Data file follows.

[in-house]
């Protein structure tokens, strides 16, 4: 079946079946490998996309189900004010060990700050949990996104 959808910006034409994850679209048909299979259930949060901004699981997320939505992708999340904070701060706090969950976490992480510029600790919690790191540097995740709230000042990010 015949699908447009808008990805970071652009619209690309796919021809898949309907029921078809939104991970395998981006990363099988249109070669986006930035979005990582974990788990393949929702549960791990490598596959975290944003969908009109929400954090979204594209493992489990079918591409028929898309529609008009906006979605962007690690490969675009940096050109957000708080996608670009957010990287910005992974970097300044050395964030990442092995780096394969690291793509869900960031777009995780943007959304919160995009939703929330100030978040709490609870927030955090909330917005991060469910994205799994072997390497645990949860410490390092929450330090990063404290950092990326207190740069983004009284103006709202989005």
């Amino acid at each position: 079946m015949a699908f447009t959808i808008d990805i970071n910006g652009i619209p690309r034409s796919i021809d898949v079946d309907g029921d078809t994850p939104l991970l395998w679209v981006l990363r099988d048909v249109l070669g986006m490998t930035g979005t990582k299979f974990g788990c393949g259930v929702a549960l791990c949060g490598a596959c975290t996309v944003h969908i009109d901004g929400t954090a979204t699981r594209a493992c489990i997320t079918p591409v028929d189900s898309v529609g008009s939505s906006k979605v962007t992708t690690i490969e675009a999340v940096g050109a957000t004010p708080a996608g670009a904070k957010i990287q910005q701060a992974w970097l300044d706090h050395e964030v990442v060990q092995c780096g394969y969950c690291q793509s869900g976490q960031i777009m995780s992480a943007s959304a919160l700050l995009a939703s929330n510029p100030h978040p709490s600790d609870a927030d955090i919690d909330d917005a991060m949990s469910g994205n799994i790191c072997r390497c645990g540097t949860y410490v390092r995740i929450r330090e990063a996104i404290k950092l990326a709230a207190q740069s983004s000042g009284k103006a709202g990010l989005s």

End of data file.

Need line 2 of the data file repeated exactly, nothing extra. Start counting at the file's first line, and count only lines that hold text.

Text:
């Protein structure tokens, strides 16, 4: 079946079946490998996309189900004010060990700050949990996104 959808910006034409994850679209048909299979259930949060901004699981997320939505992708999340904070701060706090969950976490992480510029600790919690790191540097995740709230000042990010 015949699908447009808008990805970071652009619209690309796919021809898949309907029921078809939104991970395998981006990363099988249109070669986006930035979005990582974990788990393949929702549960791990490598596959975290944003969908009109929400954090979204594209493992489990079918591409028929898309529609008009906006979605962007690690490969675009940096050109957000708080996608670009957010990287910005992974970097300044050395964030990442092995780096394969690291793509869900960031777009995780943007959304919160995009939703929330100030978040709490609870927030955090909330917005991060469910994205799994072997390497645990949860410490390092929450330090990063404290950092990326207190740069983004009284103006709202989005």